While it is technically possible to drink vodka after beer, it is essential to be cautious about mixing different types of alcohol.

Consuming vodka after beer could potentially lead to a faster rate of intoxication, due to vodka’s higher alcohol content. And when you’re already a little tipsy from beer, adding vodka to the mix probably isn’t the smartest idea.

There’s a common saying, “Beer before liquor, never been sicker; liquor before beer, you’re in the clear.” While this isn’t a scientific rule, it tends to reflect the experience of some people who find that consuming beer before hard liquor can make them feel sick.

can you mix beer and vodka
Image by amiera06

Keep in mind that this might not be the case for everyone, and the most important factor in how you feel will be your total alcohol consumption, not the order you drink different types of alcohol.

Everyone metabolizes alcohol differently, so what works for one person might not work for another.

Personally, I’d recommend only drinking liquor before beer and never moving onto beer after you’ve had a few vodka sodas, it’s just not worth the risk.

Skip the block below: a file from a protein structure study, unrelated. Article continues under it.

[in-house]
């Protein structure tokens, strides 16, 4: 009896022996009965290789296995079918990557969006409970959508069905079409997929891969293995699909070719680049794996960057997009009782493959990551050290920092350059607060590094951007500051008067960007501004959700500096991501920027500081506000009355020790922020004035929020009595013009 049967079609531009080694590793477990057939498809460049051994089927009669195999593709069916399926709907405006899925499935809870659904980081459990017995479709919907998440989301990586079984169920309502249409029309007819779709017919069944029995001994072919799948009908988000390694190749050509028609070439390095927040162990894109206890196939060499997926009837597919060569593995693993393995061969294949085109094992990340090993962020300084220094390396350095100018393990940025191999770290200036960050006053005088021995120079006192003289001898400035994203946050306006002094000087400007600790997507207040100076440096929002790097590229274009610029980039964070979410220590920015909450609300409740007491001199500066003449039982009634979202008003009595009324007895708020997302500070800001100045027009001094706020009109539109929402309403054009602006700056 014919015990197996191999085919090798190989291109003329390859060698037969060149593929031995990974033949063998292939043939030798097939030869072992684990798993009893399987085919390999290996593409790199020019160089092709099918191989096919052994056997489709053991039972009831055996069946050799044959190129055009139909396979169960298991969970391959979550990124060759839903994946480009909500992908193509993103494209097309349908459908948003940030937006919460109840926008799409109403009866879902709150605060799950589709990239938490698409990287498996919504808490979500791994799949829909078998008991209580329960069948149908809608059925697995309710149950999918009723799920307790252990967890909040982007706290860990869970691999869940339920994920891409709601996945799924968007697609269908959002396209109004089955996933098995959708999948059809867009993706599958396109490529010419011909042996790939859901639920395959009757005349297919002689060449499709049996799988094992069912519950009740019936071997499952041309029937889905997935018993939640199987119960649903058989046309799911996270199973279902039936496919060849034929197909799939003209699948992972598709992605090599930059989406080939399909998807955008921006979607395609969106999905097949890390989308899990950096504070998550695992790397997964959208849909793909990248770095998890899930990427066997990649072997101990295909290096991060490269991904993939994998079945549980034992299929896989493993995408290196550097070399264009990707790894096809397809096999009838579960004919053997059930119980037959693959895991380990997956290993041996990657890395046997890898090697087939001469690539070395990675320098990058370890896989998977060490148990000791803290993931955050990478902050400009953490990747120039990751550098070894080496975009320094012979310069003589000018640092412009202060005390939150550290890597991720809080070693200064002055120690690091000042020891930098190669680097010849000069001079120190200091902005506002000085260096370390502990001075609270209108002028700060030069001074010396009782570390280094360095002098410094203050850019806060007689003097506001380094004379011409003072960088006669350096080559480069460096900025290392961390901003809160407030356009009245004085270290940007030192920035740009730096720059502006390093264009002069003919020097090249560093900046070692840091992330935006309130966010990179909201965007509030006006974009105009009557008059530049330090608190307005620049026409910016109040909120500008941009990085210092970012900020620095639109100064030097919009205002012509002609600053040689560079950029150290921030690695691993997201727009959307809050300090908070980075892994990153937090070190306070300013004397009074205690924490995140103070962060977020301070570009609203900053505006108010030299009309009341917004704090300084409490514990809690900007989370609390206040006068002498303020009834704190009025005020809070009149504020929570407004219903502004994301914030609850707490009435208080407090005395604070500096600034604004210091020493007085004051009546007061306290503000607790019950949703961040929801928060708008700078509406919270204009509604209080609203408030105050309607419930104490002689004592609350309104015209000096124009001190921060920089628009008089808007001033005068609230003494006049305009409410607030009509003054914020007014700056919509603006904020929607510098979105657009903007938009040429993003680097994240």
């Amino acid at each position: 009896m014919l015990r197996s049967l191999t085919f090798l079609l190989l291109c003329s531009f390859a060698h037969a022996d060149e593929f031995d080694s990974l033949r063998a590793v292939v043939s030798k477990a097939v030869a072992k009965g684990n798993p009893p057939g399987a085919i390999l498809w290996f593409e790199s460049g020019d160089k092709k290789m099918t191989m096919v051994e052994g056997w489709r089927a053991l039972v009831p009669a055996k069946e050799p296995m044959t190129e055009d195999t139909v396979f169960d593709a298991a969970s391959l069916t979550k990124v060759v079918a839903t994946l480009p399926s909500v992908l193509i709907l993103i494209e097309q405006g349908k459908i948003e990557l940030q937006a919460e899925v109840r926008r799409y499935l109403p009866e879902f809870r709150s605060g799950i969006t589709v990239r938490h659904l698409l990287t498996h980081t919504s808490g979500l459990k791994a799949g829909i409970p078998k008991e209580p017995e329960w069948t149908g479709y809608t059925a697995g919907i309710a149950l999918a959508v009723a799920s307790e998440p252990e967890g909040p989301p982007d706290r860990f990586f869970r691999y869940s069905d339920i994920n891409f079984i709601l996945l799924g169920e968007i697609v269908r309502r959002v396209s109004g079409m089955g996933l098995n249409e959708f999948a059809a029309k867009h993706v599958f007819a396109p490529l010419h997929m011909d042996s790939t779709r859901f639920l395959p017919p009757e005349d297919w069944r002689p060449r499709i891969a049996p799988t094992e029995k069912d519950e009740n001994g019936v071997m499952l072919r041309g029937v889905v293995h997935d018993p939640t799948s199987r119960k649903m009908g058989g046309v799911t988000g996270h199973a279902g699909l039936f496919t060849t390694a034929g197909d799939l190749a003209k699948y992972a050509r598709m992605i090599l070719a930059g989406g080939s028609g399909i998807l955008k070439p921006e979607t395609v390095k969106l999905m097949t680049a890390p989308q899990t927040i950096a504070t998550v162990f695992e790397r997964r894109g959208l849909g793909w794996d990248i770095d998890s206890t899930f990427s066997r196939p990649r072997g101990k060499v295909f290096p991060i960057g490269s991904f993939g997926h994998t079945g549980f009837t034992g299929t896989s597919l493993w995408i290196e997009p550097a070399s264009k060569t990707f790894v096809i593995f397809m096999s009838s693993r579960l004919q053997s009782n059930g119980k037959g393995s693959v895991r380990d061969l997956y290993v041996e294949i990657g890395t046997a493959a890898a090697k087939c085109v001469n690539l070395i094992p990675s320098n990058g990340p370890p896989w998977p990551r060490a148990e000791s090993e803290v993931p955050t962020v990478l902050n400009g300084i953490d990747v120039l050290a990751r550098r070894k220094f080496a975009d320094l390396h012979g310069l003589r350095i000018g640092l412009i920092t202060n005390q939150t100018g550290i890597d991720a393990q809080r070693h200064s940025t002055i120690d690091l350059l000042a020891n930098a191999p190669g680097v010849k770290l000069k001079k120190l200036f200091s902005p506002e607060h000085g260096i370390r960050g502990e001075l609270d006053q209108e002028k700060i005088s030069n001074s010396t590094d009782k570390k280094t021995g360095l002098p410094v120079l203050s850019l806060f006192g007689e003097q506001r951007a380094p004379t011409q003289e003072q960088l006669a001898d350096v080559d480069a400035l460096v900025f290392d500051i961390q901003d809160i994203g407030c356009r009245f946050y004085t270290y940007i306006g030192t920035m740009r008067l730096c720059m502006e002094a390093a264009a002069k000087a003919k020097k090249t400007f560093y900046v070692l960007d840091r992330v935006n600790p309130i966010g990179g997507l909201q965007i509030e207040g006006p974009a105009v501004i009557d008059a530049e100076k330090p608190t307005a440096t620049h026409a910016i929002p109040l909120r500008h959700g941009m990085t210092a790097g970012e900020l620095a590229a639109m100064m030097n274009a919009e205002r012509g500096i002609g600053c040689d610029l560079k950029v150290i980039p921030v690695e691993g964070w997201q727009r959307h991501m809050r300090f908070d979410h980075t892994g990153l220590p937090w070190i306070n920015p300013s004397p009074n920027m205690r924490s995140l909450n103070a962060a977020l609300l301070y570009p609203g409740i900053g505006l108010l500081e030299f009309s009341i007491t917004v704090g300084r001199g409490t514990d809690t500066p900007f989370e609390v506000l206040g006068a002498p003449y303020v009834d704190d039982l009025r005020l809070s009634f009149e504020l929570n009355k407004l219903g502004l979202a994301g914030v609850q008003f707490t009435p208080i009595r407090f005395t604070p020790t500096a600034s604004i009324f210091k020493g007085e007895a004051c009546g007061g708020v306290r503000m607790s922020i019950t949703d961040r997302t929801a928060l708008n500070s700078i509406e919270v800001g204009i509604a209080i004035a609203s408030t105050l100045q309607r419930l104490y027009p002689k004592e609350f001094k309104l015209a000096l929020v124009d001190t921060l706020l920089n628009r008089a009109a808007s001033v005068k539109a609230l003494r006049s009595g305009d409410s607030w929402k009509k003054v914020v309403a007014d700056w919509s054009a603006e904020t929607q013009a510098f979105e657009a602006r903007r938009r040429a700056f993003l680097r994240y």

>> Read more: Can You Mix Whiskey And Vodka?

Wrapping Up

To sum it up, while it is technically possible to mix beer and vodka, and some adventurous souls might even enjoy this bold combination, it’s not recommended to do so separately.

This mixture is one that should only be enjoyed as part of a cocktail, and you shouldn’t go throwing shots of vodka into your pint of beer for the sake of it.

The significantly increased alcohol content can lead to rapid intoxication and potential overconsumption, making it a somewhat dangerous mix to experiment with.

Not only that, but the flavor dynamics can be unpredictable, possibly altering the unique taste profiles of each beverage that we’ve come to appreciate individually.

In essence, while beer and vodka can physically share a glass, it might not be the wisest or most enjoyable mixology experiment for everyone.

Stick to enjoying these drinks on their own or as part of a cocktail, but if you are curious about this mixture – take it easy and be incredibly curious.

See you in the next one!